"On KQED on day Freiman good morning it's five thirty live from NPR news in Washington I'm David Mattingly the White House says the U. S. is removing Turkey from its F. thirty five jet program the decision was announced after akhara began accepting delivery of an advanced Russian missile defense system NPR's lamb L. ari and says Turkey is calling on the trump administration to reconsider Turkey's foreign ministry says this move is unfair and quotes a mistake that would open irreparable wounds and strategic relations a Pentagon official said moving supply chain from Turkey would cost between five hundred and six hundred million dollars in engineering costs and it would also cause Turkey to lose jobs and future economic opportunities the US here's a deepening relationship between Turkey and Russia the White House says the F. thirty five cannot coexist with the Russian intelligence collection platform that could be used to obtain secret information about its advanced capabilities liminality and and news today's deadly fire at an animation studio in Kyoto Japan is being called a suspected arson police say as many as thirty people are presumed dead one person is under arrest the brother of a suicide bomber who attacked a concert venue in Manchester England is facing twenty two counts of murder HM Abedi appeared in court today in London where he pleaded not guilty Betty's brother Selmon blew himself up at the conclusion of a pop concert at the Manchester arena two years ago this is NPR news from Washington the centers for disease control and prevention says it supports the decision by the World Health Organization to declare Democratic Republic of Congo's latest Ebola outbreak in international health emergency NPR's the fed be a quick start and says a bowl has killed more than sixteen hundred people in Congo over the past year the latest aboard outbreak began in early August Congolese health minister doctor or any longer says one he accepts the WHL expense decision to declared a public health emergency medics have been working hard in Congo for the past year trying to stop a bullet spreading the minister said Corning a W. H. O. emergency could however galvanize more global attention in cash donations the Associated Press also quitting room that's saying he hopes the decision coming now was not under pressure from unnamed groups as a way to raise funds for certain humanitarian actors in eastern Congo is a board lesser long mind in a divisive armed conflict health workers all facing deep mistrust and resistance plus some violence and death often the equis Stockton and Piane use chip maker qual com is being fined roughly two hundred seventy one million dollars by the European union's anti trust chief the California based company is accused of abusing its market dominance through predatory pricing to drive a competitor out of the market Qualcomm says it does plan to appeal I'm Dave Mattingly NPR news in Washington on KQED at five thirty three coming up on morning edition who's taking out the garbage in Rome in Rome Italy piles of garbage throughout the city are testing the patience of residents and tourists it's so bad that doctors are now warning of increased health hazards the story coming up and our statewide coverage on the California report at five fifty one AM years ago California credit system for tracking sexual harassment complaints against government workers creating a gap in the state's ability to monitor misconduct it is unbelievable to me is saying that when you consolidate state government the one thing that falls off the table is a tracking of sexual harassment in housing you can hear that story and other news from around the state next time on the California report five fifty one AM six fifty one AM eight fifty one more of the same today for the bay area yes clouds some patchy fog some clearing on most of the sunshine in the inland areas again today and a little cooler from the sixties to the.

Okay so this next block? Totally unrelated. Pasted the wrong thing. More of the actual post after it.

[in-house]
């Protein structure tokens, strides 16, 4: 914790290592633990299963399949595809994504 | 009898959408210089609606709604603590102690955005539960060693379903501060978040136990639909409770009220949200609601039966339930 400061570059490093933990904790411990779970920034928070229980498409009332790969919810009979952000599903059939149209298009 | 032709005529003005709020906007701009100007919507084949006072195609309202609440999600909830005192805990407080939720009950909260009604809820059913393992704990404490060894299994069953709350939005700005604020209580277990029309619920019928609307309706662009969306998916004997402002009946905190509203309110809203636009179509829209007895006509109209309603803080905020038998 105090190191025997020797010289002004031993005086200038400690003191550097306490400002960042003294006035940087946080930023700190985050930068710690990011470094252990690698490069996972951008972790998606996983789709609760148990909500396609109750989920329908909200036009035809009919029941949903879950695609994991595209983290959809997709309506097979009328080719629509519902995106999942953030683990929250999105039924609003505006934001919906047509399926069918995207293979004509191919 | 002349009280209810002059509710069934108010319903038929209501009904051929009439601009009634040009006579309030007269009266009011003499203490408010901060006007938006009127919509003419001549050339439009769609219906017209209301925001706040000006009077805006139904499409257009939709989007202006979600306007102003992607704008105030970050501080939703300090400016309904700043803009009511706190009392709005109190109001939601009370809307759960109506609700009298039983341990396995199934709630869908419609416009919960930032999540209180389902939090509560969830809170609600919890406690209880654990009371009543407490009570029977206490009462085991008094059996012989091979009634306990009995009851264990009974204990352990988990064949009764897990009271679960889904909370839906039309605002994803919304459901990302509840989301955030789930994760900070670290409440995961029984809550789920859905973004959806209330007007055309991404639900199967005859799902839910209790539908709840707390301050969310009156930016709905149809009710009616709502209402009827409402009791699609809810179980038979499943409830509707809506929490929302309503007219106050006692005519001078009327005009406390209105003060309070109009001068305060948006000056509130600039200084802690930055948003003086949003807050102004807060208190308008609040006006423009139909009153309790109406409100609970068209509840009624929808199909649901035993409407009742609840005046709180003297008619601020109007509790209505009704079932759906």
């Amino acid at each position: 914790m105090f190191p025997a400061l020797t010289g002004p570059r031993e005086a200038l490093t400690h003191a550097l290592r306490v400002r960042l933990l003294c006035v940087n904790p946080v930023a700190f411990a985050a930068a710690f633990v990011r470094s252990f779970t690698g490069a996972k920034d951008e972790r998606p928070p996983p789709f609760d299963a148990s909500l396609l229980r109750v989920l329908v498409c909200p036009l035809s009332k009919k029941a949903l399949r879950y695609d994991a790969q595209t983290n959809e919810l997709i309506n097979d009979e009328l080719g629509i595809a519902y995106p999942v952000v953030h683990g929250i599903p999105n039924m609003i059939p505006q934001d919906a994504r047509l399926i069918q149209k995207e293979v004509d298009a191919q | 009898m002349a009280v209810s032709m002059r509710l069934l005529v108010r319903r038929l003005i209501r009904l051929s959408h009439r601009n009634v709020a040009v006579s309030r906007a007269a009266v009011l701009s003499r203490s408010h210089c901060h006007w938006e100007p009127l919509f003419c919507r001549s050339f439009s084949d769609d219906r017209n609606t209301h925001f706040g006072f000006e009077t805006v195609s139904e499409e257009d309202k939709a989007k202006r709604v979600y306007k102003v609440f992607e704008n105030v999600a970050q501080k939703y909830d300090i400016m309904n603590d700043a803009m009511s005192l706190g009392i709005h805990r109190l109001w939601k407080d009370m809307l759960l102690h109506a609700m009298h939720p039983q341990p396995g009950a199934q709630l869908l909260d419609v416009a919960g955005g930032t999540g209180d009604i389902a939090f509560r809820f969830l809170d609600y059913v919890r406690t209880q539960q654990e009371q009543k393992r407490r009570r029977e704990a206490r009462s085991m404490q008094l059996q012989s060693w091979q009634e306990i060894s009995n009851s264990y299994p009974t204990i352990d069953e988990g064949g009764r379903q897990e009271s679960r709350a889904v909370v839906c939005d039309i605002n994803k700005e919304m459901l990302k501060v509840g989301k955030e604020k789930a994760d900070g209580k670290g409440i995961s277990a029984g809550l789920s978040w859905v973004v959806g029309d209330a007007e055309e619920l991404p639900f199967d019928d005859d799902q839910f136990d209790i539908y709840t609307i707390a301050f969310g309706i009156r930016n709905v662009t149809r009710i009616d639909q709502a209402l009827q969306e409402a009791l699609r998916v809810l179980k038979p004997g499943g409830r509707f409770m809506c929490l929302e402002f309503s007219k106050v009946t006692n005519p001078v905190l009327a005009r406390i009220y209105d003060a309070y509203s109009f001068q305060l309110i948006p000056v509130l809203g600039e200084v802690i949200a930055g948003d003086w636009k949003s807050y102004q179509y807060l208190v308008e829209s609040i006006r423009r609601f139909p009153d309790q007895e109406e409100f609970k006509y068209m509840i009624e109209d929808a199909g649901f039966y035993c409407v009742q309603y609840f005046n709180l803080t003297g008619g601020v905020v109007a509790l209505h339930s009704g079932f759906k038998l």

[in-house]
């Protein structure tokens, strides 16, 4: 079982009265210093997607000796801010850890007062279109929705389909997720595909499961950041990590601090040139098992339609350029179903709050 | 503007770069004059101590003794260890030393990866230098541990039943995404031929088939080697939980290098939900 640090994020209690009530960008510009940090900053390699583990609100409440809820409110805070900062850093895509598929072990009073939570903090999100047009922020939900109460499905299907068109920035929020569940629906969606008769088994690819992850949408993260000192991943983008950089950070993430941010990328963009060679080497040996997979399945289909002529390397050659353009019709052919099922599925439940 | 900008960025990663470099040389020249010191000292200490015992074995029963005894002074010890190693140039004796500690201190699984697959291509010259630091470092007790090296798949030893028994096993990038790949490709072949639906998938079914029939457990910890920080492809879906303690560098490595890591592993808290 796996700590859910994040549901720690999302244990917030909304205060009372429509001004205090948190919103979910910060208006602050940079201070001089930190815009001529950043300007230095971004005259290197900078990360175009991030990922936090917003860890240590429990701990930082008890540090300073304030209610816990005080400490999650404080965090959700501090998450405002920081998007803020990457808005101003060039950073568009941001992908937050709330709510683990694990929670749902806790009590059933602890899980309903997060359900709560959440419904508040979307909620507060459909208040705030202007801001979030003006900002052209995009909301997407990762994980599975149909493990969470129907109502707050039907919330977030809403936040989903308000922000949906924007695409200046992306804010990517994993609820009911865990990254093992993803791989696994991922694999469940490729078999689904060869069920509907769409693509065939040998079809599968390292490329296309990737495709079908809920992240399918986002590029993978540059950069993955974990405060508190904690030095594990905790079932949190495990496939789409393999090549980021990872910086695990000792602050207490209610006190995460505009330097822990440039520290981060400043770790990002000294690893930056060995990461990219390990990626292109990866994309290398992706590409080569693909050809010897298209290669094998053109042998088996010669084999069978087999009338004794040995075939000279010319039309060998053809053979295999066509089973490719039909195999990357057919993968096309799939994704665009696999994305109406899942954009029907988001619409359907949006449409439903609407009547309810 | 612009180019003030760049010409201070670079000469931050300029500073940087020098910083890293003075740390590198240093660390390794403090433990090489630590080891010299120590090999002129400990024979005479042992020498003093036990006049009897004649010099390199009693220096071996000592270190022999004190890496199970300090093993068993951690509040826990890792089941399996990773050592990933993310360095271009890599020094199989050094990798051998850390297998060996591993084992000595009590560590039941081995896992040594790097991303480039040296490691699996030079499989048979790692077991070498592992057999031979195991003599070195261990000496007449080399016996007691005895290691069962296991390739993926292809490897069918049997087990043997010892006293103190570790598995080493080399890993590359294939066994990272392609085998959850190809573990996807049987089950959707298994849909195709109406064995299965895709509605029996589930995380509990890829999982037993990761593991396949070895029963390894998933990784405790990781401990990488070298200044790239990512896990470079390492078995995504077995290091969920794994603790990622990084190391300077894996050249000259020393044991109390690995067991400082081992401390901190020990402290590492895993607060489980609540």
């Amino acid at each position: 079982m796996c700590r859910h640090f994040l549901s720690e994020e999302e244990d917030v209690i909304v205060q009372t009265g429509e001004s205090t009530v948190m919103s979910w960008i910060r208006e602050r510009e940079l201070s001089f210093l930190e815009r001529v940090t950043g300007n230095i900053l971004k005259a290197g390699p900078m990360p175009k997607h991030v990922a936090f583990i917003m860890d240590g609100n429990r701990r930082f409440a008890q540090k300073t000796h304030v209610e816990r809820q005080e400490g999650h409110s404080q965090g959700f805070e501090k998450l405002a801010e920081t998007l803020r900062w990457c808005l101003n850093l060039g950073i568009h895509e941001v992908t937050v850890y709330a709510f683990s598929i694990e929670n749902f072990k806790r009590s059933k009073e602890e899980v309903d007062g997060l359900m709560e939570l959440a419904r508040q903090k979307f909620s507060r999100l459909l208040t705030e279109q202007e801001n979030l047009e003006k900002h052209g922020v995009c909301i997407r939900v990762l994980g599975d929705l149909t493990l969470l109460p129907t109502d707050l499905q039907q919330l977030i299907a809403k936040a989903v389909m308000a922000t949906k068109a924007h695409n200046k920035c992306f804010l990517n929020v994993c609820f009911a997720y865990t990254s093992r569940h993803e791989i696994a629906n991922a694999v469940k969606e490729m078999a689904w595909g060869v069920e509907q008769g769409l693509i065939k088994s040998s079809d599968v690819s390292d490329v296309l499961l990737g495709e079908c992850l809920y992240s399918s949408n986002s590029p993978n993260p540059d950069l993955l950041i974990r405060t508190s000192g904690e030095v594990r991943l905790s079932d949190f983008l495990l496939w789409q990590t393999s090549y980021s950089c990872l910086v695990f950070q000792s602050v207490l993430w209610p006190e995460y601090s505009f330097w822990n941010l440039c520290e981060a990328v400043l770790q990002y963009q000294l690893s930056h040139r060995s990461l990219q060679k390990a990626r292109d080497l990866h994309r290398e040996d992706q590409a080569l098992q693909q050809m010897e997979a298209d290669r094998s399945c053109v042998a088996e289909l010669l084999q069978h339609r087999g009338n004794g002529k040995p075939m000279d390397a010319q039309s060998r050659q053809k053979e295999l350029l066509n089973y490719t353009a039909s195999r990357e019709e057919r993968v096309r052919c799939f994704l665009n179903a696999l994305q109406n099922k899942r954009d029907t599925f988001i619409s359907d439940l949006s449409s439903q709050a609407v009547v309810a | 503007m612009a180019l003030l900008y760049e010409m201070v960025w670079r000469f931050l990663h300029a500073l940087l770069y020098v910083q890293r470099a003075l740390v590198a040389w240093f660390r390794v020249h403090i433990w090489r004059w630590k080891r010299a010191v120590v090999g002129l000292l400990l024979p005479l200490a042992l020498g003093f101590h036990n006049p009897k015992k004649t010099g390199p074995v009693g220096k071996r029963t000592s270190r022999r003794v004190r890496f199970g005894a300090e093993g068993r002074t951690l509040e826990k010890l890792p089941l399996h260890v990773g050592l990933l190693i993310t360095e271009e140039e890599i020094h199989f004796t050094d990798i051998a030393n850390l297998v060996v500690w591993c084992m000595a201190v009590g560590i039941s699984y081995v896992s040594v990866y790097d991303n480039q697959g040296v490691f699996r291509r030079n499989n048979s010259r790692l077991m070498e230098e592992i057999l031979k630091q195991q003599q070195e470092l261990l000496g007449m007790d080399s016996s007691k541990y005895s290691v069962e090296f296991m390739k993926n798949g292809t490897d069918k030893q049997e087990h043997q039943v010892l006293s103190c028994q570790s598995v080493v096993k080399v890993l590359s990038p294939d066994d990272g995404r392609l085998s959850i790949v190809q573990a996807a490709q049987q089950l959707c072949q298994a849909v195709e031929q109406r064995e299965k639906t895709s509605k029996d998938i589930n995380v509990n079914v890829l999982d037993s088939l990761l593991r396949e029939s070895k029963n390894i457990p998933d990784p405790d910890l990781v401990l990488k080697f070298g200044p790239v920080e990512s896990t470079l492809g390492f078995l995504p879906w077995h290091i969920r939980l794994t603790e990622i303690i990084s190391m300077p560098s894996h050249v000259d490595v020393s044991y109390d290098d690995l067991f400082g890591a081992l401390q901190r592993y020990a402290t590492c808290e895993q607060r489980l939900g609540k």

KQED Washington Freiman NPR two hundred seventy one millio six hundred million dollars two years
"kqed" Discussed on KQED Radio

KQED Radio

03:29 min | 2 years ago

"kqed" Discussed on KQED Radio